Many patients find dental devices to be more comfortable and tolerable to wear as opposed to CPAP masks.Patients on CPAP often complain of dry, itchy noses from the air pressure drying out their sinuses. Oral devices do not have this problem.There is less equipment to become entangled with during sleep, or knock off during slumber, for patients who are active movers during sleep.There is a lot less equipment involved, and therefore easier to travel with.
Who qualifies for dental appliances?
Patients with mild to moderate sleep apnea (not recommended for moderate to severe sleep apnea)Patients with primary snoring (in absense of sleep apnea)Patients who have tried and failed at CPAP therapy may qualifyPatients who were unsuccessful with or refused surgeries such as tonsillectomy, adenoidectomy, cranofacial operations, or tracheostomy.In combination with CPAP device to help lower patient’s apnea/hypopnea index for more tolerable air pressure settings.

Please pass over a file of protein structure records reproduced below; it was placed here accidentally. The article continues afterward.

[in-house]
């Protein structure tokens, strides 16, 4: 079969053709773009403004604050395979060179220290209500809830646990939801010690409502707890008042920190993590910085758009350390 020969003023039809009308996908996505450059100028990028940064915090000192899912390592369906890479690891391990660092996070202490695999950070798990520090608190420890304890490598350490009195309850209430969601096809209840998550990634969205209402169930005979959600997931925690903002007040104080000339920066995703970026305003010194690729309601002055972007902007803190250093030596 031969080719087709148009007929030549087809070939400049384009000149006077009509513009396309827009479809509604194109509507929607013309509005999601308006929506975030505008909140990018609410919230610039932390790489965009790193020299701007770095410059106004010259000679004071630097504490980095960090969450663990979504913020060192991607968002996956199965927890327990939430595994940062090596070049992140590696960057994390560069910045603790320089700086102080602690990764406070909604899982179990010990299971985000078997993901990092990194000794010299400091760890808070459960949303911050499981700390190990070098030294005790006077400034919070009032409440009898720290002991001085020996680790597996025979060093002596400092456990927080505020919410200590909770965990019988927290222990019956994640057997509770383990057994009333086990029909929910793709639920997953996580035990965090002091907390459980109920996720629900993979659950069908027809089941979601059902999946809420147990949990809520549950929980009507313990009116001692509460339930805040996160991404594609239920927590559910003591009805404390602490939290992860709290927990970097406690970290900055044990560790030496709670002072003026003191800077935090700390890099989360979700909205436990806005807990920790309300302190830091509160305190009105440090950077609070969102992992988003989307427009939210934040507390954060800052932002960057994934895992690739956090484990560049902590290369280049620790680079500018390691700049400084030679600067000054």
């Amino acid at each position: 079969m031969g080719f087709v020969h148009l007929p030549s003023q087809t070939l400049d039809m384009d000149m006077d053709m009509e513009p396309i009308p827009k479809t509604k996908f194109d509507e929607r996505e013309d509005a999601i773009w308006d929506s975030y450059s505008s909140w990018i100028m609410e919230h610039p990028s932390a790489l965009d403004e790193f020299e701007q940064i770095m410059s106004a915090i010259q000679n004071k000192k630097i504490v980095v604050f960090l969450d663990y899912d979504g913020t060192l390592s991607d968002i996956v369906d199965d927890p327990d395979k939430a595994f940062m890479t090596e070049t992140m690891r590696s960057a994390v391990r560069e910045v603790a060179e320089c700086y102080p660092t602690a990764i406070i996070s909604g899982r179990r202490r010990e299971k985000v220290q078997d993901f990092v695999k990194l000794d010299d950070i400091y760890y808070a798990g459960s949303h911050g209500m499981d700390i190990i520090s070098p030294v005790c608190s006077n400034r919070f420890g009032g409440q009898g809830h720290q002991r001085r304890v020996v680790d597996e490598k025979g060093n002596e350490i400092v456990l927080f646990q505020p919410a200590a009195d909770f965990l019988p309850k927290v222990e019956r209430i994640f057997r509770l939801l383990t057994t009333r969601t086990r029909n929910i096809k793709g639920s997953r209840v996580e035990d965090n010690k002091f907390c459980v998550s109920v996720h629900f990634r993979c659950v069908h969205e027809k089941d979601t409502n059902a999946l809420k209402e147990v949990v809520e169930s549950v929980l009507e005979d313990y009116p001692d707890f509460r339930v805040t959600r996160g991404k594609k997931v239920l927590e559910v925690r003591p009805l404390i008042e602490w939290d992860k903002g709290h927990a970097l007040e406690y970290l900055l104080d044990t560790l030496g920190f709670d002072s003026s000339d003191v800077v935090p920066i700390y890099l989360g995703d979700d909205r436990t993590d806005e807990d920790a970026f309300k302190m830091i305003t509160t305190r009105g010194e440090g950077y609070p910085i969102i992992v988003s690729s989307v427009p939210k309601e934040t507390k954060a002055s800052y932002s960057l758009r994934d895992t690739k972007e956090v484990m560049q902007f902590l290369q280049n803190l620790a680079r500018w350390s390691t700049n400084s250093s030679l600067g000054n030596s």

For mild to moderate sleep apnea, a dental device is often the recommended therapy. Dental devices may also be recommended to be worn in conjunction a CPAP device to help lower high pressure needs.
What I suggest:
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